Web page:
The hardware and software are developing swimmingly, but it’s more than that. Humanity is gearing up to step outward.

Phase one: spacefaring Earth does its homework. Astronaut scientists explore what happens to the human body when it goes without gravity for many months at a time. They grow lettuce outside our planet’s atmosphere, experiment with advanced fire safety, and test the long-term life support systems that will eventually shepherd our species far from home. This phase has been under way for years. So far, it’s a monumental success.

Phase two: the proving ground. Current space activity takes place in low Earth orbit (LEO). Mars is several months’ journey away. Before committing a crewed ship to such an odyssey, NASA plans to train and troubleshoot in a middle-ground zone– the space around the moon. This region will host early versions of deep-space habitats and other interplanetary technology.

The proving ground phase also features an unmanned mission to capture a small asteroid and put it into lunar orbit, where it will be explored and analyzed by tethered humans as extravehicular activity practice. That’s right… the moon will have a mini-me!

Finally, phase three: Earth independence. It’s a true pioneering endeavor, one that has galvanized some of the brightest problem-solving minds of recent generations. Human footprints on Mars may be a busy few decades away, but the steps between here and there are clear and surmountable.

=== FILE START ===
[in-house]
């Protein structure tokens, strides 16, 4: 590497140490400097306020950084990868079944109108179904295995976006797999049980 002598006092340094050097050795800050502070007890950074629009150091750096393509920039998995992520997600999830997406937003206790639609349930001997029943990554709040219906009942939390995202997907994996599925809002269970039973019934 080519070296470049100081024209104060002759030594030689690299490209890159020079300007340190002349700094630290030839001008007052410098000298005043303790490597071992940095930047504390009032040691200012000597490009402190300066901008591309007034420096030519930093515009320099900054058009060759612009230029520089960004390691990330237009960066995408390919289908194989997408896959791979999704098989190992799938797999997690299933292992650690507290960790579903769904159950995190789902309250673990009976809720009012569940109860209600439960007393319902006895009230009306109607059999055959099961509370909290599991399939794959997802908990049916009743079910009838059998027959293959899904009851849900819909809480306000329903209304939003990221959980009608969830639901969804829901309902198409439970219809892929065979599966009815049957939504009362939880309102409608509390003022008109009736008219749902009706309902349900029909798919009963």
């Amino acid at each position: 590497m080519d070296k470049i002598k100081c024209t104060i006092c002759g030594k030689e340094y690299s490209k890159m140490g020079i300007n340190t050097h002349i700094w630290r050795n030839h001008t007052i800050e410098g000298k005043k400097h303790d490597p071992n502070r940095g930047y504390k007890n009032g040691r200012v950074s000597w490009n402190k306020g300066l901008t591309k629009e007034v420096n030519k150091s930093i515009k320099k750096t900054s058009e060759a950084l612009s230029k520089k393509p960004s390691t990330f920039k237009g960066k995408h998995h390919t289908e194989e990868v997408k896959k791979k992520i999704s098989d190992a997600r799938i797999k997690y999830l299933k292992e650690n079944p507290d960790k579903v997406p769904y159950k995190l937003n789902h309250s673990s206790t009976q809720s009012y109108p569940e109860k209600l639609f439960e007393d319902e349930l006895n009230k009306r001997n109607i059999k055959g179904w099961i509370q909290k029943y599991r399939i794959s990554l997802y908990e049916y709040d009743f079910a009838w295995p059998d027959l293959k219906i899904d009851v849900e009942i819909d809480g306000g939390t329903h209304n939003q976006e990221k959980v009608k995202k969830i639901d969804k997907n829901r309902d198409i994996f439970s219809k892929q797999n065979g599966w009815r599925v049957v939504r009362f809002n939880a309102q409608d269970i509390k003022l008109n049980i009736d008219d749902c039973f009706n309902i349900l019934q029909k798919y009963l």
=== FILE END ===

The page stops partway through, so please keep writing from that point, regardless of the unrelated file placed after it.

MartianC

Campers practice interplanetary exploration in the Mars: Valles Marineris simulation. Valles Marineris, the largest known canyon in the solar system, would stretch from Los Angeles to NYC on Earth.  

In recent years, an unofficial JPL slogan has emerged. It characterizes the can-do approach, hard work, and imagination that have defined the Mars exploration program so far: dare mighty things. It’s inspirational because, as a space-exploring species, we keep living up to it.

NASA’s road map to Mars falls right in line with this operating philosophy. Read the full report here: NASA Mars Road Map

WELCOME TO OUR ASTROCAMP BLOG

We would like to thank you for visiting our blog. AstroCamp is a hands-on physical science program with an emphasis on astronomy and space exploration. Our classes and activities are designed to inspire students toward future success in their academic and personal pursuits. This blog is intended to provide you with up-to-date news and information about our camp programs, as well as current science and astronomical happenings. This blog has been created by our staff who have at least a Bachelors Degree in Physics or Astronomy, however it is not uncommon for them to have a Masters Degree or PhD. We encourage you to also follow us on Facebook, Instagram, Google+, Twitter, and Vine to see even more of our interesting science, space and astronomy information. Feel free to leave comments, questions, or share our blog with others. Please visit www.astrocampschool.org for additional information. Happy Reading!

Categories

Archives

Tags